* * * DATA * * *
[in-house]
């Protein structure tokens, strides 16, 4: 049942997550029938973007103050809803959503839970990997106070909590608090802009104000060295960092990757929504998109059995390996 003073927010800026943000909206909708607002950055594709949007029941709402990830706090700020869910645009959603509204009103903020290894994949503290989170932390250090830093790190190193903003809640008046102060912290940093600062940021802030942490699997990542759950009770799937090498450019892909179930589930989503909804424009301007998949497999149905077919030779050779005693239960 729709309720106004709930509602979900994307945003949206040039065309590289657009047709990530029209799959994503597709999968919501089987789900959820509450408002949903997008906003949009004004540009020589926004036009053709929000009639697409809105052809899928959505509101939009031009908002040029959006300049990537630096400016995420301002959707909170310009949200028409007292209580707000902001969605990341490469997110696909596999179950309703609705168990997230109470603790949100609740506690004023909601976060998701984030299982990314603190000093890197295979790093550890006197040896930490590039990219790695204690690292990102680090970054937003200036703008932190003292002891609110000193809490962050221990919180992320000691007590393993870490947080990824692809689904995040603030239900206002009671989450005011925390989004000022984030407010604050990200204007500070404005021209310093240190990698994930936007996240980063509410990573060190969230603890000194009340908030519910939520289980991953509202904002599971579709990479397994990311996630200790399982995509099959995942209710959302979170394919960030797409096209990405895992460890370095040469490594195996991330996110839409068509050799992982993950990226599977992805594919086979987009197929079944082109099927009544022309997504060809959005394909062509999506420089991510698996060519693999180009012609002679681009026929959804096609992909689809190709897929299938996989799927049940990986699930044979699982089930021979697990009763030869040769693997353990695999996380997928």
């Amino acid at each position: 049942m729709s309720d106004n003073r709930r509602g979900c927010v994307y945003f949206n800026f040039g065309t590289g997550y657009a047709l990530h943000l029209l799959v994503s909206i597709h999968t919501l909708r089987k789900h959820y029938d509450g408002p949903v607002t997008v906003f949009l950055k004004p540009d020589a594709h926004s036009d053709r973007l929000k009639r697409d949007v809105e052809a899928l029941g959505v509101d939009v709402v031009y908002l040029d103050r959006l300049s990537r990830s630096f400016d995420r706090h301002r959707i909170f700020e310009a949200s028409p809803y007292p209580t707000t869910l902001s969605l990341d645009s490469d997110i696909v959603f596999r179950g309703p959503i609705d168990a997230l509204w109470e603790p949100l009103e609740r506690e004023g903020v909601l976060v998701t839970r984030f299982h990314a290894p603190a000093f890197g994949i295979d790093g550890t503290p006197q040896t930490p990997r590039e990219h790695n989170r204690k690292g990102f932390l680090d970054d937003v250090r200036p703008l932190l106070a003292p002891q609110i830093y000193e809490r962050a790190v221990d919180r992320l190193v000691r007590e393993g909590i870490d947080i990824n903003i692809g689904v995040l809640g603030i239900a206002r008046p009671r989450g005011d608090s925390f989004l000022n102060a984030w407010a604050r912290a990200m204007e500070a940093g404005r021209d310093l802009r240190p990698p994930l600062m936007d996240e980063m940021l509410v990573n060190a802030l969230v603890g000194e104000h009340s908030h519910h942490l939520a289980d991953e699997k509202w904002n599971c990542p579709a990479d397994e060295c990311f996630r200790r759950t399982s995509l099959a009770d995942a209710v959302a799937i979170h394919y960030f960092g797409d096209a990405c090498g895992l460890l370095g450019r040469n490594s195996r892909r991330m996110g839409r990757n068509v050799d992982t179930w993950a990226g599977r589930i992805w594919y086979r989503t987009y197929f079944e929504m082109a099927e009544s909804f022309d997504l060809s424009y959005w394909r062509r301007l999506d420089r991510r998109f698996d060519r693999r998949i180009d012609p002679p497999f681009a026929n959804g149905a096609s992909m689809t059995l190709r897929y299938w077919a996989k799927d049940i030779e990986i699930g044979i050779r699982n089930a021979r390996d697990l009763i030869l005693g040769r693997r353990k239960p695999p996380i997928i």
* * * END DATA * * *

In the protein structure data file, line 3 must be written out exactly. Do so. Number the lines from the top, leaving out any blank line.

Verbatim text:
């Amino acid at each position: 049942m729709s309720d106004n003073r709930r509602g979900c927010v994307y945003f949206n800026f040039g065309t590289g997550y657009a047709l990530h943000l029209l799959v994503s909206i597709h999968t919501l909708r089987k789900h959820y029938d509450g408002p949903v607002t997008v906003f949009l950055k004004p540009d020589a594709h926004s036009d053709r973007l929000k009639r697409d949007v809105e052809a899928l029941g959505v509101d939009v709402v031009y908002l040029d103050r959006l300049s990537r990830s630096f400016d995420r706090h301002r959707i909170f700020e310009a949200s028409p809803y007292p209580t707000t869910l902001s969605l990341d645009s490469d997110i696909v959603f596999r179950g309703p959503i609705d168990a997230l509204w109470e603790p949100l009103e609740r506690e004023g903020v909601l976060v998701t839970r984030f299982h990314a290894p603190a000093f890197g994949i295979d790093g550890t503290p006197q040896t930490p990997r590039e990219h790695n989170r204690k690292g990102f932390l680090d970054d937003v250090r200036p703008l932190l106070a003292p002891q609110i830093y000193e809490r962050a790190v221990d919180r992320l190193v000691r007590e393993g909590i870490d947080i990824n903003i692809g689904v995040l809640g603030i239900a206002r008046p009671r989450g005011d608090s925390f989004l000022n102060a984030w407010a604050r912290a990200m204007e500070a940093g404005r021209d310093l802009r240190p990698p994930l600062m936007d996240e980063m940021l509410v990573n060190a802030l969230v603890g000194e104000h009340s908030h519910h942490l939520a289980d991953e699997k509202w904002n599971c990542p579709a990479d397994e060295c990311f996630r200790r759950t399982s995509l099959a009770d995942a209710v959302a799937i979170h394919y960030f960092g797409d096209a990405c090498g895992l460890l370095g450019r040469n490594s195996r892909r991330m996110g839409r990757n068509v050799d992982t179930w993950a990226g599977r589930i992805w594919y086979r989503t987009y197929f079944e929504m082109a099927e009544s909804f022309d997504l060809s424009y959005w394909r062509r301007l999506d420089r991510r998109f698996d060519r693999r998949i180009d012609p002679p497999f681009a026929n959804g149905a096609s992909m689809t059995l190709r897929y299938w077919a996989k799927d049940i030779e990986i699930g044979i050779r699982n089930a021979r390996d697990l009763i030869l005693g040769r693997r353990k239960p695999p996380i997928i």